QUOTATIONS BY OR ABOUT MATS WILANDER

1987

Mats Wilander, registering his first-ever victory over John McEnroe on an indoor court, retained his Belgian Super Series title at the Brussels Exhibition Centre with a workmanlike victory that suggested tennis was, once again, amongst his list of priorities following a relatively lacklustre year in 1986. McEnroe, who lost 3-6, 4-6 in the final...never came to terms with the fact that he could not find the timing on his backhand and kept trying to play through the problem. As a result, errors flowed from his racket on the backhand flank and the ever-consistent Wilander feasted off them. The Swede, who had been so distracted by love and marriage, was obviously delighted to have retained his title. (Richard Evans, World of Tennis 1988)

It wasn't always enough to entice the √©lite of Monaco from their sumptuous lunches, but Wilander's play was impeccable throughout the first real test of the European clay-court season. His methodical, rhythmic march under blessed blue skies and warming sunshine was a foretaste of his summer of plenty. The only set he dropped in the tournament was the first in the final against Jimmy Arias, the shock of which indiscretion jolted the Swede into a performance of total authority, and a 4-6, 7-5,    6-1, 6-3 victory. "I feel comfortable here, and this was a very good week for me", said Wilander. (Neil Harman, World of Tennis 1988)

In Dallas, Mats Wilander, who is usually a model of good behaviour, if not always of dress on occasions which demand more formality, deliberately missed what by tradition is a major publicity launch on the first day of the WCT finals, because he was more concerned about moving furniture into his new home near New York. (Tennis World, July 1987)

Ending a nine-year drought for the Swedes in Rome, Mats Wilander claimed his second clay-court title of Europe's spring season when he defeated the 11th-seeded Argentinian, Martin Jaite 6-3, 6-4, 6-4 in a predictably one-sided final...Although there is much similarity in style between the two men, the Swede is simply one class better than the Argentinian. Wilander, in fact, was looking a class better than just about everyone for most of the week. The Swede's win in Monte Carlo had fine-tuned his game to what, for his opponents, had become an exasperatingly high level of efficiency. So there was never a great deal of doubt that Wilander would end this strange run of failure for his countrymen at the Foro Italico. Not many Super Series events on the Grand Prix tour have escaped the clutches of this new generation of Swedes, but one had to go back to Bjorn Borg in 1978 to find another Swedish winner in Rome. Nor had Sweden provided a finalist in the intervening years. In fact, Wilander was joining a very exclusive club, because prior to Borg Jan Erik Lundquist in 1964 was the only other Swede to win the Italian title. (Richard Evans, World of Tennis 1988)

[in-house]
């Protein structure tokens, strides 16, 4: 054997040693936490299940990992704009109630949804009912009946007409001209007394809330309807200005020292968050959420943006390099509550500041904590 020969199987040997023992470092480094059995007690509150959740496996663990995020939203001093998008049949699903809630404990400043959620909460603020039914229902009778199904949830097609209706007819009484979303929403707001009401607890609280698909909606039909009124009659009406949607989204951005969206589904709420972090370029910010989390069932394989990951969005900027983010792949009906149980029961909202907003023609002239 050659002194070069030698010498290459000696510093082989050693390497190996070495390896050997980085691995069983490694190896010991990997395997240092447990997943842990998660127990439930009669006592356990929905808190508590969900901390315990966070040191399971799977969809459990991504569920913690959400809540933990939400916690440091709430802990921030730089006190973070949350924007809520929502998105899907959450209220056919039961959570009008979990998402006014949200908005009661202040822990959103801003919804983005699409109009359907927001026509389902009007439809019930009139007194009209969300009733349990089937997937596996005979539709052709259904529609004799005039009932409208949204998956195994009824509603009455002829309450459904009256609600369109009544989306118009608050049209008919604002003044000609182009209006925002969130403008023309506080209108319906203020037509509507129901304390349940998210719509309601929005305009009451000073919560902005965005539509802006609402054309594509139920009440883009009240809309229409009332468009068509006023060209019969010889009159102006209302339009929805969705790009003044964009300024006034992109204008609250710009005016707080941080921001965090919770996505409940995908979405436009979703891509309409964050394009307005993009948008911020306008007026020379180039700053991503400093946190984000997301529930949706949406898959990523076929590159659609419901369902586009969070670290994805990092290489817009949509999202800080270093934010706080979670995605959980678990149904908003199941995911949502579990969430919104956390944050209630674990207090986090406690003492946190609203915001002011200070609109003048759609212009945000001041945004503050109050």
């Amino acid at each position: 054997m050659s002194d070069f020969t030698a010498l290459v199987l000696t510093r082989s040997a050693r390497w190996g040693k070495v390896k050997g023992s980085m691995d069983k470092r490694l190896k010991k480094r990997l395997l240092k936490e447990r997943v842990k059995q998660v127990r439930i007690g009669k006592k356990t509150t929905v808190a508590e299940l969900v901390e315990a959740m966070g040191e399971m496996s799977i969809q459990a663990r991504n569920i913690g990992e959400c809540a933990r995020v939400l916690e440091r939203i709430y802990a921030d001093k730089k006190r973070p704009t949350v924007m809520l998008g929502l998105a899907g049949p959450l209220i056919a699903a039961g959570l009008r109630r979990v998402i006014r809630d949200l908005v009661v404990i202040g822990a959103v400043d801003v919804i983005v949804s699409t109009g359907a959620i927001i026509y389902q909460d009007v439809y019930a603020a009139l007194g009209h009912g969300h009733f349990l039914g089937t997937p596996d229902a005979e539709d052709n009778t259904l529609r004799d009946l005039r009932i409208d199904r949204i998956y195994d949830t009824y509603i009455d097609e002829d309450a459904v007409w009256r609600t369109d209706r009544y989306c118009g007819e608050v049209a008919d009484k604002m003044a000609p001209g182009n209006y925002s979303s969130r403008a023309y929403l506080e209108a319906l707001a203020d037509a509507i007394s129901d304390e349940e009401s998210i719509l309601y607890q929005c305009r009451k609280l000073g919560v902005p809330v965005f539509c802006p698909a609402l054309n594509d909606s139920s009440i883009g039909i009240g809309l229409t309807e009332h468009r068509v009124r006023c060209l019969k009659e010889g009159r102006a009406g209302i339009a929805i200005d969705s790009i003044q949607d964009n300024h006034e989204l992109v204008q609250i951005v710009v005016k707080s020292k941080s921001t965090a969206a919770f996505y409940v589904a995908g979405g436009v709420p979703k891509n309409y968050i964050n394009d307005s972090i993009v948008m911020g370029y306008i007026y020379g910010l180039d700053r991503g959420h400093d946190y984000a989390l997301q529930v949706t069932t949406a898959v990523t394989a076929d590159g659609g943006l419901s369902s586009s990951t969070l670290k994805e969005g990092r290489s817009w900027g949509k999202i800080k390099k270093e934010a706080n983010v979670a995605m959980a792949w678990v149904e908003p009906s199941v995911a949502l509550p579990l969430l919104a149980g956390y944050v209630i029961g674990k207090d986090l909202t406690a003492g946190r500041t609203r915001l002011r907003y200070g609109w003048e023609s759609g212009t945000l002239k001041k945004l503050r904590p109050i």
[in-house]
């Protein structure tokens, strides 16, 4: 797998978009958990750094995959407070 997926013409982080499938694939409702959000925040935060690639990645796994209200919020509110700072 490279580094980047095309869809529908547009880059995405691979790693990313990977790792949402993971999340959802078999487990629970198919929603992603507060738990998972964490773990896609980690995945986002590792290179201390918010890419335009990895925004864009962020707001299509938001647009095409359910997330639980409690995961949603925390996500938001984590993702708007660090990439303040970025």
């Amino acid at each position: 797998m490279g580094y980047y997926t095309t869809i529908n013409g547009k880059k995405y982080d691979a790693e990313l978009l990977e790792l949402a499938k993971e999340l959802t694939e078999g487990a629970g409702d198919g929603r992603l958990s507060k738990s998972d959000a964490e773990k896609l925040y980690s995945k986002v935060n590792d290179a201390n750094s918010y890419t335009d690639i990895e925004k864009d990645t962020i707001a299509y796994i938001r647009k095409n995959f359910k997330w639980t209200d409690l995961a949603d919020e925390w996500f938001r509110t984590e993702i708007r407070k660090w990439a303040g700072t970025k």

Wilander v. Jaite, Italian Open final, 1987: The Swede, a winner in Monte Carlo, never looked like losing. "He is so consistent", moaned Jaite. And so he was: a model of patience and expertise. "I'm enjoying my tennis," he said. "So many things have changed in my life - I took a long break from the game and I got married". (Peter Blackman, Tennis World, July 1987)

Wilander v. Noah, French Open quarter-final 1987: Wilander is playing beautiful tennis: sneaking to net, playing passing shots with exquisite accuracy. When he takes the racket back for his backhand you can see him choose which - topspin, flat or slice - to hit, as calmly as a shopper choosing fruit in a market. Each set is quicker than the last, despite the efforts of the hugely partisan crowd, which starts cheering Wilander's errors in the hope that it might help. It doesn't, and Mats wins 6-4, 6-3, 6-2 in a touch less than two hours...Yannick insists that Mats played better, and agrees that, yes, he is the best choice for the title. "I didn't take more risks than usual today", he says. Mats just made it look as though he did, and made him look slow - which is the pointer to someone at the peak of his game. (Tennis (GB), June 1987)

"Boris is the master of the grass courts."  (Mats Wilander, after beating Becker brilliantly in straight sets (6-4, 6-1, 6-2) in the semi-final of the 1987 French Open (on clay, of course))

Mats Wilander: great on clay but vulnerable on grass. But he still chases the dream of success at Wimbledon even though he should be happy with four Grand Slam titles before his 21st birthday. Unflappable (like most Swedes) and rated the most likeable player on the tour. (Assessment, Tennis Times, 1987)

I do not agree with [your reader] who claims that top players allow money and fame to ruin their temperament. Not all top players behave badly. In fact, most of the world's top ten, the Swedes in particular, are well-behaved on court. Not all top players behave as spoilt superstars either. I would like to point out that Mats Wilander and other well-known players play in Dublin every year for GOAL, an Irish Third World charity. They play free of charge and provide us with exciting tennis, as well as showing us the good-humoured side of their personalities. I have nothing but admiration for these players who, despite tight schedules, still find the time to help those less fortunate than themselves. (Letter from fan, Tennis World, July 1987)

Certainly there is a negative feeling generally in Britain towards the slow court game. Those who win on clay by using tactical control and patience are often dismissed as "boring", or "hackers". In other European countries longer rallies and the sight of finesse overcoming power is accepted and appreciated....Clay is a demanding surface and is not for spoilt players. It requires mental discipline, physical fitness, sound stroke technique and a willingness to literally bite the red dust. (Extract from article entitled "British Feet of Clay", by Shirley Brasher, Observer, 2nd August 1987)